Did the partnership make a Did the partnership distribute any
Did the partnership
distribution within seven property to a partner (or
years (five years for No transferee partner), other than his
securities? Sec. 731(c)(2).
contributions on or before own previously contributed
6/9/97) of a contribution of property, who previously
appreciated or depreciated Yes contributed other appreciated
property? Secs. 704(c), 707, Yes property to the partnership? Sec.
and 737. No 737(a).
Were all the securities
contributed by the distributee Yes
Yes partner? Reg. 1.731-2(d)(i).
Was the distribution within Distributee recognizes gain
two years of contribution by No (but not loss) equal to the
distributee partner? No No lesser of his 704(c) gain and
Reg. 1.707-3(c). Were the securities the excess of the FMV of the
nonmarketable when acquired noncontributed property on the
Yes by the partnership? Reg. 1.731- distribution date over the basis
2(d)(1)(iii). Yes in his partnership interest.
Were the contribution and Reg. 1.737-1. Was other
distribution so related that property distributed?
they constitute a disguised No
sale? Reg. 1.707-3(b). No Yes
Yes NONLIQUIDATING DISTRIBUTION: No gain or loss is recognized.
The distribution is treated as Property takes a carryover basis from the partnership plus any allocable section
a sale between the partner 754 basis adjustment, not to exceed the partner’s basis in his partnership interest.
and the partnership. Reg. LIQUIDATING DISTRIBUTION: No gain or loss is recognized. The
Yes partner’s basis in his partnership interest is allocated among the properties
1.707-3(a). Was other
property distributed? received based on their unrealized appreciation or depreciation on the date of
distribution. Regs. 1.731-1(a), 1.732-1, and 1.743-1(g)(5).
Section 754 Decision Tree
Decedent’s Estate with a Discounted Family Limited Partnership
Is the fair market Is the cost basis Do not make the election.
value of the of the partnership Mandatory basis rules
partnership assets assets greater require the partnership to
on the date of than the market adjust (up or down) the
death greater than value by more decedent’s share of basis
their cost basis? than $250,000? in the partnership assets to
§ 743(d). the discounted value of his
Yes partnership interest on the
No date of death. § 743(b)(2).
Is the discounted
value of the Do not make
partnership the § 754
assets greater election.
than cost basis? Will a planned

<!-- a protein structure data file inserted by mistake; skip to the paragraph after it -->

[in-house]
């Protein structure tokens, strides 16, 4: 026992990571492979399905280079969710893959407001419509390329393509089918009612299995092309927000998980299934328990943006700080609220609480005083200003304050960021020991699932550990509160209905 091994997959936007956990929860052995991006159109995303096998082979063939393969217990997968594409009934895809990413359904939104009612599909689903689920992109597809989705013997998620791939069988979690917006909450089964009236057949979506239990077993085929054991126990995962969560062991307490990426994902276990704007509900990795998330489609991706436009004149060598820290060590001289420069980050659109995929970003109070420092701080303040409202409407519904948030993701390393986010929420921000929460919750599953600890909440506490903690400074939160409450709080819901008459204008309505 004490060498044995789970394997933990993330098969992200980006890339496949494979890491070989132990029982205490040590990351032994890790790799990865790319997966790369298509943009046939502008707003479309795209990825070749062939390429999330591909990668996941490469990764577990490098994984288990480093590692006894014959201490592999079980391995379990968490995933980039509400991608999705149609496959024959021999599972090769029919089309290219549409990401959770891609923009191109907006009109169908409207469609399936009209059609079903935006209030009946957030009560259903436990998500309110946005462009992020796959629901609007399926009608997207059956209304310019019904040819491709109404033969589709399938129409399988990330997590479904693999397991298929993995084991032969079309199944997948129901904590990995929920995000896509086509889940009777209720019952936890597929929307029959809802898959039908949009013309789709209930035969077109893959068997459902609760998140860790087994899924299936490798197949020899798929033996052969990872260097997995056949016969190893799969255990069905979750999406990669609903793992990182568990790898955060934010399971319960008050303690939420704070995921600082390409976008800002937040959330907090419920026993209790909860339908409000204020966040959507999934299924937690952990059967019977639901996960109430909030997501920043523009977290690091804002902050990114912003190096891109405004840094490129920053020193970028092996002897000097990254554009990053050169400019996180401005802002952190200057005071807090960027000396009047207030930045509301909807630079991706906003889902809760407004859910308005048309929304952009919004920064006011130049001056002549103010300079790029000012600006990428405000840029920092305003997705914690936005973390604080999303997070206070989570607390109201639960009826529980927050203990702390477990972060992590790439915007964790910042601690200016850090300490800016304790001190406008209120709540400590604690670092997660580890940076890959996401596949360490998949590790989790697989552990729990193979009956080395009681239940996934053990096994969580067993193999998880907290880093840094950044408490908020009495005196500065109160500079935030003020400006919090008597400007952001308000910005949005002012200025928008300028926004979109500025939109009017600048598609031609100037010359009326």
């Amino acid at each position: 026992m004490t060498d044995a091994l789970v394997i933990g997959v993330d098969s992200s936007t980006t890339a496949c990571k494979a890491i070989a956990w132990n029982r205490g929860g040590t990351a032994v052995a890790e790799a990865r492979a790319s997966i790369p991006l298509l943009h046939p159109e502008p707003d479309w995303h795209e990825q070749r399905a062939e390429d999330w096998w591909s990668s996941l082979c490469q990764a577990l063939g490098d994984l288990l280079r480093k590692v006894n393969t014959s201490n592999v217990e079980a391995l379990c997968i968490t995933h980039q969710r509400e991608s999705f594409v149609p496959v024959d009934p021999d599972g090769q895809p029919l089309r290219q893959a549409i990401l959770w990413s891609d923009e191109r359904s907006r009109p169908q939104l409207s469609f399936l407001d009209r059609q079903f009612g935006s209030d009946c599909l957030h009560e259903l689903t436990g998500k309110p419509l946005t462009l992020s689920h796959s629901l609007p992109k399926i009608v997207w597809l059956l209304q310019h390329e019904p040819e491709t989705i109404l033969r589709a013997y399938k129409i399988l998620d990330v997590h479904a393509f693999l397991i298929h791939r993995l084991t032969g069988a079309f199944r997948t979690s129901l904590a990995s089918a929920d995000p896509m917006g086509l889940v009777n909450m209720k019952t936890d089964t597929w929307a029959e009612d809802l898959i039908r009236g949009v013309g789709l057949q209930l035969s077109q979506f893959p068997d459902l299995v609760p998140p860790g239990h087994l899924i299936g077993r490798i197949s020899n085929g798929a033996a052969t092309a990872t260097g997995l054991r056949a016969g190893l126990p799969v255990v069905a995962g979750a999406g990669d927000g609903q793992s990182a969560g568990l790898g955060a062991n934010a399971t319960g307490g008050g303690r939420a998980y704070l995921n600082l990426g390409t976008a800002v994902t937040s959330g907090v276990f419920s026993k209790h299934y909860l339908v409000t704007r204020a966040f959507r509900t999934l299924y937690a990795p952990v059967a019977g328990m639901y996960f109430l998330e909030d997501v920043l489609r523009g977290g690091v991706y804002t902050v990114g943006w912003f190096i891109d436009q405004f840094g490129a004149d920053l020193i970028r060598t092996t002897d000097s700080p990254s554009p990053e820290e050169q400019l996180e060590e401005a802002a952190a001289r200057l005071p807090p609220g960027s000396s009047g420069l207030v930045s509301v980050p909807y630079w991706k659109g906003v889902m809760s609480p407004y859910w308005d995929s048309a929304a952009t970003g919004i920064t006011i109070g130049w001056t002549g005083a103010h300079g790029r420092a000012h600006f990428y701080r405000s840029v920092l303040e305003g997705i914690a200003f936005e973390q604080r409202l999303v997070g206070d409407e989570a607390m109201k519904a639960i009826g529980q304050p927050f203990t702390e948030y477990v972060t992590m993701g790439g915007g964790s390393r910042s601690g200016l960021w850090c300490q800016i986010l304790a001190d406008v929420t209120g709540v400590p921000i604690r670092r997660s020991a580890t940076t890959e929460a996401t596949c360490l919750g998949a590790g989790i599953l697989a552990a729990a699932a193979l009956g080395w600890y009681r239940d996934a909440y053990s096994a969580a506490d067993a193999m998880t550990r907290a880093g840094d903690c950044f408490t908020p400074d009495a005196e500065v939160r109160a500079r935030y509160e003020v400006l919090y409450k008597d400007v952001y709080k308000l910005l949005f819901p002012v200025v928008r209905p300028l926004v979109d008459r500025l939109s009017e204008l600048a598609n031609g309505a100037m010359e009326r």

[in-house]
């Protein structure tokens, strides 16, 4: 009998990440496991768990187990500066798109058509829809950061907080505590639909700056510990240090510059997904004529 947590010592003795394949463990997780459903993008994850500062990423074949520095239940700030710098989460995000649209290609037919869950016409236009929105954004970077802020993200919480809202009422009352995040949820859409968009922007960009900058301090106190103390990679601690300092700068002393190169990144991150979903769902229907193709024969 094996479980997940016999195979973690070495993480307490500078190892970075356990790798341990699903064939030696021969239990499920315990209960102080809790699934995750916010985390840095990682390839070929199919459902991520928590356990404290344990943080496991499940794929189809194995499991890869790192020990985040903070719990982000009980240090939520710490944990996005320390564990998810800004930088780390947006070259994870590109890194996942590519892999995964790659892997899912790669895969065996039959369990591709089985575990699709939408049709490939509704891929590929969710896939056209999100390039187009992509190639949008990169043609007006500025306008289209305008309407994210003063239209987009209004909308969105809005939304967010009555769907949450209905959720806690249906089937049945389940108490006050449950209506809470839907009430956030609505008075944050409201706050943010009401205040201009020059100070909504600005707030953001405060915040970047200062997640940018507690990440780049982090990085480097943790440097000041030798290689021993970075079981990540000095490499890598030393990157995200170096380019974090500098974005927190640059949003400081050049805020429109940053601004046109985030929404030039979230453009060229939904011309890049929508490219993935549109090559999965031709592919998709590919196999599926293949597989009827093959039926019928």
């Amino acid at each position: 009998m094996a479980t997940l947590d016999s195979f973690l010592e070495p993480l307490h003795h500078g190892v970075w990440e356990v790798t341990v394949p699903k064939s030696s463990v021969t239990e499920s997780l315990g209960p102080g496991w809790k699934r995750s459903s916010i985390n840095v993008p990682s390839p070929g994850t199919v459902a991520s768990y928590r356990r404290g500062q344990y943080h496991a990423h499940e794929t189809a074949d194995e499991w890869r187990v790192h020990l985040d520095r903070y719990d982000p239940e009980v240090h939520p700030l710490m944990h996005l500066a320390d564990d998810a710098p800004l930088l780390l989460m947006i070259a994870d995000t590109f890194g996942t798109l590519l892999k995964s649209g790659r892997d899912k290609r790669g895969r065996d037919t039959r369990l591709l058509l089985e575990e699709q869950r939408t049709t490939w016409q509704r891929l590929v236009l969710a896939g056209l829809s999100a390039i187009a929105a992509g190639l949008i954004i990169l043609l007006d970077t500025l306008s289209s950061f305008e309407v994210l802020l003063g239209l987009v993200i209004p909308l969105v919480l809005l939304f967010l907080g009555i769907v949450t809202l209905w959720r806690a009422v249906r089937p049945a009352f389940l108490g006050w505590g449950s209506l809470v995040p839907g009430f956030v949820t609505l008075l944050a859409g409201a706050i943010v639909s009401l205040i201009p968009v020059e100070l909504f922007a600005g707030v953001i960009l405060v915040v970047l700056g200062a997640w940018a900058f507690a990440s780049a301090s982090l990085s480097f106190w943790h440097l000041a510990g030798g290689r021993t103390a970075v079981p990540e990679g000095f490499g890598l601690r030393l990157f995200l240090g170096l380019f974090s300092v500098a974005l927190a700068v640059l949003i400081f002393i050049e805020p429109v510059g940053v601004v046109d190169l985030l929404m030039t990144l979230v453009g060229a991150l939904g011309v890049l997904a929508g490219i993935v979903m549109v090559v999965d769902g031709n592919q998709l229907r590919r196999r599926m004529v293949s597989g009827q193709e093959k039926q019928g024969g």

securities No Extend the partnership return for the
Will the estate cause a large
year of death. Do not make the § 754
or successor’s gain? § 731(c)
p’ship interest Yes Yes
be redeemed? If the IRS adjusts the discount so that
§ 754 or the discounted value exceeds cost basis
No of assets, file a late § 754 election (on
election. an original or amended return), but only
Is the estate’s
if the estate’s interest is significant, the
partnership will (or did) sell assets
within a short time after death, and the
estate’s interest has or will not be
Yes File amended partnership return(s) to
partnership sell No
reduce the previously reported gain or
increase the loss.
Make the § 754 election on an extended return.
Do not make
If the IRS reduces the discount and the property has the § 754
been sold, file amended return(s) within 3 years election.
from the original filing date to adjust the gain or loss
When Capital Gains Are Included in DNI under Reg. § 1.643(a)-3
Power to Adjust or a Power to Distribute Actual Sale Proceeds - Defined as
Unitrust - Does the Principal - Does the Income - Does
Does the trust
trustee have trustee have instrument direct the the trust
discretion, granted discretion, either in trustee to distribute the instrument
either in the trust the trust instrument define capital No
instrument or under No No sale proceeds of certain No
or under local law, assets or a fraction of gains as
local law, to allocate to distribute trust corpus to the income? Reg.
principal to income? principal? Reg. § beneficiary upon sale? § 1.643(a)-
Reg. § 1.643(a)- 1.643(a)-3(b)(2).
Reg. § 1.643(a)-3(b)(3). 3(b)(1).
Does the trustee Does the trustee Capital gains from the sale of Capital
have authority, have authority, those assets are included in gains are
granted either in the granted either in the DNI. Ex. 6, 7, 9. If authorized included in
trust instrument or trust instrument or by the governing instrument or DNI. Ex. 4.
under local law, to under local law, to state statute, trustee may
deem the principal deem discretionary determine to what extent the
as made from distributions as capital gain is distributed to the
capital gains? made from capital income beneficiary. Ex. 10.
gains from all or a
class of assets? No
Yes Capital gain may be included in DNI if Capital gains
done consistently. Ex. 1, 2, 3, and 5. may not be
Is the distribution a Yes Capital gains may be included in DNI up to
unitrust payment the excess of the unitrust payment over the
pursuant to a state DNI computed without capital gain as long
statute? as trustee exercises this discretion
consistently. Ex. 12, 13, 14. Trustee must
follow any mandatory capital gain ordering
No rule under state statute unless the document
specifies otherwise. Ex. 11.
Capital gains may be included in DNI if done reasonably and impartially. No
examples. (consistent with TAM 8728001.